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Jagmohan Bhakar, Rotarian

April 5, 2019
by the gentle author

‘Sharing of food is very important in our culture’

When Contributing Photographer Sarah Ainslie & I visited Bow Food Bank last year, we were delighted to make the acquaintance of Jagmohan Bhakar who organises the supply of fresh fruit and vegetables donated each week by the Gurdwara in Campbell Rd. Jagmohan gets up before dawn each Monday to go the New Spitalfields Market in Leyton so that the food bank can offer the freshest produce.

Just a couple of weeks later, we encountered Jagmohan again. This time he was planting trees in Mile End Park on behalf of Tower Hamlets Rotary Club of which he is a keen member. So I asked Jagmohan if we might interview him and he kindly invited us both around for masala tea and prashad at his house in Bow.

When Jagmohan was late because he had been distributing complimentary bottles of water to runners in the City of London marathon, we realised that a certain pattern of behaviour was emerging. In becoming a Rotarian, Jagmohan has found the ideal vehicle to permit him the expression of his sense of generosity and service to others which is central to his Sikhism.

“I was born in Ambala in India and came here in 1967, when my father Dehal Singh Bhakar called my mother and me, my brother and two sisters to join him here. Since then I have lived in London. It was exciting to move to another world and be reunited with your family. My dad came in 1948 and it was quite some time since we had seen him. I was twelve years old and pleased to be with my family, I struggled to learn English. It was a new life of new experiences.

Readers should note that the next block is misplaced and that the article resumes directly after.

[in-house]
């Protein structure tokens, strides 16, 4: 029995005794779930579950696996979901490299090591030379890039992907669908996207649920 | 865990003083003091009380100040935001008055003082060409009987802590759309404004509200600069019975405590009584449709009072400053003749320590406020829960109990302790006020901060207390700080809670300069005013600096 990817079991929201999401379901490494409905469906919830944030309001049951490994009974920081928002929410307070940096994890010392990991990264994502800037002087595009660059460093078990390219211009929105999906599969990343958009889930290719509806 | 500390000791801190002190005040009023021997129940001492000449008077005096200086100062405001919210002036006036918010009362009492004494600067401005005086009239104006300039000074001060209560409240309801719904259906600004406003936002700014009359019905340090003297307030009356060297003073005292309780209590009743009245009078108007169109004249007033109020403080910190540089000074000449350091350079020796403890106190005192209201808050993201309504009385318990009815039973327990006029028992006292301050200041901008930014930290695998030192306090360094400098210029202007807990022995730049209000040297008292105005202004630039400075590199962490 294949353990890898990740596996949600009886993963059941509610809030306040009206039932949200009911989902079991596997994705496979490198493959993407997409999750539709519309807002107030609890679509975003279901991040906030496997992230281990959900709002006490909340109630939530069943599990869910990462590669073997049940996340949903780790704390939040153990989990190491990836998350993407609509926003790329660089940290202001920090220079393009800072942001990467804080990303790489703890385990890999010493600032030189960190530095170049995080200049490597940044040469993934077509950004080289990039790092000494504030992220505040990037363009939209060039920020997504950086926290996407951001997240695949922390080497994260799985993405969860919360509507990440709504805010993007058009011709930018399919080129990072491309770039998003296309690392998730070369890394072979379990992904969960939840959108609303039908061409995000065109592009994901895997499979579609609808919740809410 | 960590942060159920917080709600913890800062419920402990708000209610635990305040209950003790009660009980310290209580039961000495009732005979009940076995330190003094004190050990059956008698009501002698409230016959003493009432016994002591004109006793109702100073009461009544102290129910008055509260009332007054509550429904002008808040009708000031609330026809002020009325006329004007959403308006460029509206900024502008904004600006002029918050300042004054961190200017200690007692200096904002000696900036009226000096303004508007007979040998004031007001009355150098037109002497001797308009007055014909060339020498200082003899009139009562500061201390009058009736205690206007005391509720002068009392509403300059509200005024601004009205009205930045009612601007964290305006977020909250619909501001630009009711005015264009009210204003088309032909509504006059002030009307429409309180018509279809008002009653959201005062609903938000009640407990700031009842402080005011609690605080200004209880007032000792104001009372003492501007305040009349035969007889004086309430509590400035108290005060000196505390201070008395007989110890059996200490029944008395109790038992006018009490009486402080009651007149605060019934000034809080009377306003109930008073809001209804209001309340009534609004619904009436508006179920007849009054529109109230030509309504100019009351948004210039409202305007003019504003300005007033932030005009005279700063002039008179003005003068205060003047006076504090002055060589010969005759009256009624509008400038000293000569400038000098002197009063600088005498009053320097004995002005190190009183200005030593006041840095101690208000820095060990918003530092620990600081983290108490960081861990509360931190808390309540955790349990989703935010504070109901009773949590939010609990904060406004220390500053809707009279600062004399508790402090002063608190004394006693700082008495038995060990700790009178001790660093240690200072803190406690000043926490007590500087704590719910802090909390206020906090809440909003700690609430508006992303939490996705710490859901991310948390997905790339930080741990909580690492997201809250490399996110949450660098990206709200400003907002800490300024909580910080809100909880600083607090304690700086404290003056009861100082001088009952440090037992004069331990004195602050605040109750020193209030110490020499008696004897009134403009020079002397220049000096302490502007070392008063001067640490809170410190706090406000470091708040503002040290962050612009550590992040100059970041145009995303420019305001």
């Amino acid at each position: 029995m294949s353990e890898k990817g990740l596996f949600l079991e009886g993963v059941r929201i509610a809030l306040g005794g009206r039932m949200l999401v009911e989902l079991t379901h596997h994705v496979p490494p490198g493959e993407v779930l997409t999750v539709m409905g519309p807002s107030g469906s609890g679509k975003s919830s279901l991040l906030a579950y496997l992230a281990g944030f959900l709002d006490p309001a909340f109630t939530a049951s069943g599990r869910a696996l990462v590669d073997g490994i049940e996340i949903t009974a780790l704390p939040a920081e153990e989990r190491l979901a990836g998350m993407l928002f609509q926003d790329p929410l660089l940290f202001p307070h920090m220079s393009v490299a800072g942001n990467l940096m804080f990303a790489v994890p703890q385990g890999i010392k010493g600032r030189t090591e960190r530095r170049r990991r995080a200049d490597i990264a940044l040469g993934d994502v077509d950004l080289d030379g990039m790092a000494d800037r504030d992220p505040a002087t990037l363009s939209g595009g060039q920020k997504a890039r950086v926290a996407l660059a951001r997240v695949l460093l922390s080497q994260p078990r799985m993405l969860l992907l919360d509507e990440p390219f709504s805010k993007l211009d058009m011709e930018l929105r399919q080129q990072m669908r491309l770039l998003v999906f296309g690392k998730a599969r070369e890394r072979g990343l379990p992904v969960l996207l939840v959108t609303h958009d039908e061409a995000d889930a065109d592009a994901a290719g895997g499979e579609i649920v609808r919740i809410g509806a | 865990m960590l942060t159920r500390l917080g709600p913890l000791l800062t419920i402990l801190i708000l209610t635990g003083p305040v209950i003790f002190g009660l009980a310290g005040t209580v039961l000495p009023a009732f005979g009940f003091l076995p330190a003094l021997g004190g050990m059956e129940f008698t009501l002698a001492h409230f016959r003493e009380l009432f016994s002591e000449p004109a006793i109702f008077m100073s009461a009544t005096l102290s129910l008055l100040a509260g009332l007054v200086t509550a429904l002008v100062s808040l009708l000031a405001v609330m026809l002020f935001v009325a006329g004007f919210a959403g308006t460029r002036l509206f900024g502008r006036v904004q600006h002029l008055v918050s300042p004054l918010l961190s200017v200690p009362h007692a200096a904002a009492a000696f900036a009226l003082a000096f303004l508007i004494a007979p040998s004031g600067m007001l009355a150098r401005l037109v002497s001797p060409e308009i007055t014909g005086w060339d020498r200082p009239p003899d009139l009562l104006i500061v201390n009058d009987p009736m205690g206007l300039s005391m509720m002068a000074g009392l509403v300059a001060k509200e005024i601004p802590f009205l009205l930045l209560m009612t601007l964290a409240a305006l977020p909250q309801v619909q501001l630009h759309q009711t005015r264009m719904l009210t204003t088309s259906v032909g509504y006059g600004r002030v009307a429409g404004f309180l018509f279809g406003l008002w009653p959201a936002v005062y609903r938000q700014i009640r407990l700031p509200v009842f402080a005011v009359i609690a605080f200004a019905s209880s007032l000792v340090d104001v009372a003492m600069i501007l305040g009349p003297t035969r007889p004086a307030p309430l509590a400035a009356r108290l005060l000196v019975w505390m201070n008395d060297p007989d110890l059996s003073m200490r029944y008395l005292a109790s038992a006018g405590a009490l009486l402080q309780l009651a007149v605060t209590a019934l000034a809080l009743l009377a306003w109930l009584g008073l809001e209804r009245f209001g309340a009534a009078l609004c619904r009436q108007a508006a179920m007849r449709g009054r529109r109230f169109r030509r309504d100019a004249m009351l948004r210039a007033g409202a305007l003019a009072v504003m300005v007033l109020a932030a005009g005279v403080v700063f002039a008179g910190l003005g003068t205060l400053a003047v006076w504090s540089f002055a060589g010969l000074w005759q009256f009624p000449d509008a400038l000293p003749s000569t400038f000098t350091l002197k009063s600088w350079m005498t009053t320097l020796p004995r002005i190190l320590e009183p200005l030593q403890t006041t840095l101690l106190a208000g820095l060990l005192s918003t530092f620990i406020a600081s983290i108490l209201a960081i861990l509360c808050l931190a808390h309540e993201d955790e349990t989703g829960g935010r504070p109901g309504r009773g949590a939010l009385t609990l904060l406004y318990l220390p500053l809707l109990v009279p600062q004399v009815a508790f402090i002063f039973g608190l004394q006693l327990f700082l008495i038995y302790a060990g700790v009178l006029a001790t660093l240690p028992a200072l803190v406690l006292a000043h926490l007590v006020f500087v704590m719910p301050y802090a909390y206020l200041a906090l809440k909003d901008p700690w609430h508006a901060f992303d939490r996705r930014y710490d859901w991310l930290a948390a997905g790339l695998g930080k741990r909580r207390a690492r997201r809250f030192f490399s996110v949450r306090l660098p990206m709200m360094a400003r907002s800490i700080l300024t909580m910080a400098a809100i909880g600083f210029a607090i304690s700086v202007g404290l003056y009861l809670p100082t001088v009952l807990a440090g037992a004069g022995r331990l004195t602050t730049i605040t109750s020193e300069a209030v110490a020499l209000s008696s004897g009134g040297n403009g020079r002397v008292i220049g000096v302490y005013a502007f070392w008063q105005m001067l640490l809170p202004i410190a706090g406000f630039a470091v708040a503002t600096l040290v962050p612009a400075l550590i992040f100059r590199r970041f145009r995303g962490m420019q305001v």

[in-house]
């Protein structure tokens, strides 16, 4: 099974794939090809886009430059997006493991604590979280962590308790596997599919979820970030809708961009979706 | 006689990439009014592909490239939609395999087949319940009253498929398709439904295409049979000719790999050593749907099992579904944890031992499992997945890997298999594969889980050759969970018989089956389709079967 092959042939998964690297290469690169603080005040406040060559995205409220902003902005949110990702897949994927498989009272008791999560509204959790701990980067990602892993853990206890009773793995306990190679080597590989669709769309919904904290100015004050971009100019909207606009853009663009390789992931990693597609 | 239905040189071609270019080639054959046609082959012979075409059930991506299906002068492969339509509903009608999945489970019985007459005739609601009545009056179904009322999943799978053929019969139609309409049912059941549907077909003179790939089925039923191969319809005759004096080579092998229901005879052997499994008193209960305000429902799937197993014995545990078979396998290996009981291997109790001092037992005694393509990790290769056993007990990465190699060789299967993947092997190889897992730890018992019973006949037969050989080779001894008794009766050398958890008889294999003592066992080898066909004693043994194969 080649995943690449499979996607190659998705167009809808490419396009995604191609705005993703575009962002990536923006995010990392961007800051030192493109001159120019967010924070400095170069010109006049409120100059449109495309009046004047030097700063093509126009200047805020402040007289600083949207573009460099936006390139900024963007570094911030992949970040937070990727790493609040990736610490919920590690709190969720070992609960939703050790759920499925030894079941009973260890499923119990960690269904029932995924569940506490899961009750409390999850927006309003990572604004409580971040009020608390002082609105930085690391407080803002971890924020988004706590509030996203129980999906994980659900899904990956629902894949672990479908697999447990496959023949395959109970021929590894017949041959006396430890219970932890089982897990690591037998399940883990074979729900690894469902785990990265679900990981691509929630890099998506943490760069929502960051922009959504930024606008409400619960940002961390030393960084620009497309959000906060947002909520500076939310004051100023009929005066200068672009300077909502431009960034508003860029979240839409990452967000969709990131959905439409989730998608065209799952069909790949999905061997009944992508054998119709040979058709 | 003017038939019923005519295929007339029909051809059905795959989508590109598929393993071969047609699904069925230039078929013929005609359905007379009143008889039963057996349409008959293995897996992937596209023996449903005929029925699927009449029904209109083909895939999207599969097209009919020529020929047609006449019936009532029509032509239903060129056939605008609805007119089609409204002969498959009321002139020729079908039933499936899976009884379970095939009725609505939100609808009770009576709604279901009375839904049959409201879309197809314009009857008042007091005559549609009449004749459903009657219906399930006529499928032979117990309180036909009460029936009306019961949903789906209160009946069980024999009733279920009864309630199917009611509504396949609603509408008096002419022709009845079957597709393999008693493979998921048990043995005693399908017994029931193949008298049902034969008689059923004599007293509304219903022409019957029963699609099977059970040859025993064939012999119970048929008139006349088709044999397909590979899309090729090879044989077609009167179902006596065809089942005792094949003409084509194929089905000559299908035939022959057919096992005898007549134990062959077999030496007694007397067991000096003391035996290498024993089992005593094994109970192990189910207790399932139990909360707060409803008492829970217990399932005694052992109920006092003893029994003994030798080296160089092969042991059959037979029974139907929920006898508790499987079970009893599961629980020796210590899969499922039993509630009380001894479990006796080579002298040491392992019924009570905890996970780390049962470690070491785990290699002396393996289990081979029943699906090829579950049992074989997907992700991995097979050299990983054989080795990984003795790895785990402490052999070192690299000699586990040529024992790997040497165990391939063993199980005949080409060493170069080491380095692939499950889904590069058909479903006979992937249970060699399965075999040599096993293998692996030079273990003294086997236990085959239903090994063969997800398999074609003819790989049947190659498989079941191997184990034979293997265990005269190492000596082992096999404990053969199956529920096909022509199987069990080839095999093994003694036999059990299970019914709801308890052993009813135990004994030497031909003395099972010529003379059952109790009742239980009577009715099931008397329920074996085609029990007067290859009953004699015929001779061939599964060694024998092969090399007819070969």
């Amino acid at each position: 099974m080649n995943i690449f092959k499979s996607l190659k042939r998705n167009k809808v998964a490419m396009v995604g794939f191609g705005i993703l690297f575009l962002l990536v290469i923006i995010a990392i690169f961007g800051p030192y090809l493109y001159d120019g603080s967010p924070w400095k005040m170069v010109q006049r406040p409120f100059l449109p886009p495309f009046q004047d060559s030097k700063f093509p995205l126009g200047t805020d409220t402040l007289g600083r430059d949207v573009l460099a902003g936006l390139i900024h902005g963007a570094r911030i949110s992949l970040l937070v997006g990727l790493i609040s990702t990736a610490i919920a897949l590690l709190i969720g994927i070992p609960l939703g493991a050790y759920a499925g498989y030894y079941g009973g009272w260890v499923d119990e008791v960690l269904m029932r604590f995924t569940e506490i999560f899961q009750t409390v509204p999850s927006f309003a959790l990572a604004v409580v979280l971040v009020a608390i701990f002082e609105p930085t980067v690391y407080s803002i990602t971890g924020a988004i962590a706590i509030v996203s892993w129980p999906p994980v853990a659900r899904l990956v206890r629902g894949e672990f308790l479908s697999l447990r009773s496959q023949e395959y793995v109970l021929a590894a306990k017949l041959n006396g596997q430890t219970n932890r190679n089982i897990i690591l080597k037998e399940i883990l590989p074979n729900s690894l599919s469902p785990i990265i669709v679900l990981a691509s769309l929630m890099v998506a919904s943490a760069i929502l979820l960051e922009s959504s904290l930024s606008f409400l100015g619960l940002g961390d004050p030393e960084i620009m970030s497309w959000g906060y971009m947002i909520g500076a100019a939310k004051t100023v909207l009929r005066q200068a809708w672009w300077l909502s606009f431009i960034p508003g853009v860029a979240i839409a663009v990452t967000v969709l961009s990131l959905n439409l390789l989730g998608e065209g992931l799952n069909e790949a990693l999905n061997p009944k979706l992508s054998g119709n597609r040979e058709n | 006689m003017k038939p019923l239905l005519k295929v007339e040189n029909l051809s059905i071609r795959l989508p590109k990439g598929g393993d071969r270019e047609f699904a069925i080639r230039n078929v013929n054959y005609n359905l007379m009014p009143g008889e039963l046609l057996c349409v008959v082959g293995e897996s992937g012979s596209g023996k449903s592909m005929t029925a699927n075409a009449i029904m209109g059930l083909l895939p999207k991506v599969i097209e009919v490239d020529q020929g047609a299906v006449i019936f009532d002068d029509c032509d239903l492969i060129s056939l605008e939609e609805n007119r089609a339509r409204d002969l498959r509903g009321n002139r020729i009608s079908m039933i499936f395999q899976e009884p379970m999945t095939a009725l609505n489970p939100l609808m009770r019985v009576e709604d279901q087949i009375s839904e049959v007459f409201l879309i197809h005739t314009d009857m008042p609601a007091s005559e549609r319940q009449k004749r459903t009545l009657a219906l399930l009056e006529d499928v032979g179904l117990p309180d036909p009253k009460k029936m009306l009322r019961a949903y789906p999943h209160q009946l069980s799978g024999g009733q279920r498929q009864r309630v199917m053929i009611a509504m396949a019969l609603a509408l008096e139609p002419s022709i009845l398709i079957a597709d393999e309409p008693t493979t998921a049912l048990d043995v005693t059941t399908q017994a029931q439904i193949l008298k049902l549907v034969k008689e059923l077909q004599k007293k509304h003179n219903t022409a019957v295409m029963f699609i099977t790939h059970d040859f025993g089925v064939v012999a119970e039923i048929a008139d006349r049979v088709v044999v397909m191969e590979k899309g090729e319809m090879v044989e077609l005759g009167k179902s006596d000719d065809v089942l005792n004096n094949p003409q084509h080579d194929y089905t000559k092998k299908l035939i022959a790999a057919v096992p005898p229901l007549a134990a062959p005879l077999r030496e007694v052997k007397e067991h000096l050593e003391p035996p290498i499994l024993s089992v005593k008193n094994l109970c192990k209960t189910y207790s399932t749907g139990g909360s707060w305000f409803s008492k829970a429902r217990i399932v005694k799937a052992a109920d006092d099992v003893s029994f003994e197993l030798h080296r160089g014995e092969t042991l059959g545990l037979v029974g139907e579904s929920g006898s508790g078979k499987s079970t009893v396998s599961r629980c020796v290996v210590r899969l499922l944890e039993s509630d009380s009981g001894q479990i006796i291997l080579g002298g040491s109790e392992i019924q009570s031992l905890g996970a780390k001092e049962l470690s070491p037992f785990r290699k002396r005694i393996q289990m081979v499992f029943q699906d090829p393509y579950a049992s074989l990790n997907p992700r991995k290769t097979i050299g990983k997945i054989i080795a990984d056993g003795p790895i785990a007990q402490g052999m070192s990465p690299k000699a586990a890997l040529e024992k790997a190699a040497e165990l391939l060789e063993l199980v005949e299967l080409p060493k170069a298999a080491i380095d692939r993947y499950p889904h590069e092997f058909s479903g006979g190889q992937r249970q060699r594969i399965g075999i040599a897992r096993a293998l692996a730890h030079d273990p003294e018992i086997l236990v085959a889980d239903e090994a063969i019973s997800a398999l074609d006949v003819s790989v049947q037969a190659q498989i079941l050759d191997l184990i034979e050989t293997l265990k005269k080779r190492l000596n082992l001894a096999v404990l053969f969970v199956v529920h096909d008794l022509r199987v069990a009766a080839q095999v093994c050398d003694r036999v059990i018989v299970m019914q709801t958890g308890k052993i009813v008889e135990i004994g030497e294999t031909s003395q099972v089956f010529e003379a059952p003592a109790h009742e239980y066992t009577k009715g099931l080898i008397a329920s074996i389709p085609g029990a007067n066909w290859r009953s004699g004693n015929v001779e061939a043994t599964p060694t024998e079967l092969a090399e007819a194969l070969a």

When my father came, he and some others worked as pedlars around Euston. They purchased textile goods near Liverpool St Station where there were Asian suppliers and sold them in different areas to make a living. At first he lived around Aldgate and Brick Lane, but by the time we arrived he was were living in 10 Piggott St in Limehouse. It was a big family home and a centre for many of our relatives, when they came to London it was their first stop. We all used to get together, and everybody loved seeing each other and going to each others’ houses.

School was difficult at that time in the sixties. I had a little bit of a language problem and also a difficulty in making any friends who were other peoples. It was a new experience. It was challenging, especially in the seventies after Enoch Powell made his speech. He was a bloody one. It was a sad time. People were very concerned. We were thinking of going back home. Some people left and came back later. Times were tough. At that time, many people from our community lived in Tower Hamlets in East London but because of the issues they started moving further out to Forest Gate and Manor Park. That was the reason they moved from Tower Hamlets to Newham.

I went to Langdon Park School in Poplar, there were only a few other pupils who were Sikhs. It was not bad. I am quiet by nature so I do not have many friends anyway. I had good days and bad days. We had no alternative because we had decided to make this our homeland, so we could not have second thoughts. Sometimes I had problems, walking down the road, there might be some abuse. I was beaten up a few times.

Over the years, things have changed. When I was seventeen years old, I left school and went to college. I studied Engineering but after that I could not find a job. Perhaps the course I had taken was too theoretical? I wanted a job in industry but they asked if I had any practical experience, which I did not. Times were hard. There were not many apprenticeships. I did some odd jobs.

My father was doing a little bit of business to keep himself, so I joined him after that, working in property lettings. Even the lettings were not that good at that time but we survived. I used to do the running around while he took the more relaxed role. It was not big business, just looking after the family really. But slowly things improved and it made life a little more comfortable. Today, me and my brother manage lettings for a few properties that my father left. We are doing much the same thing he did.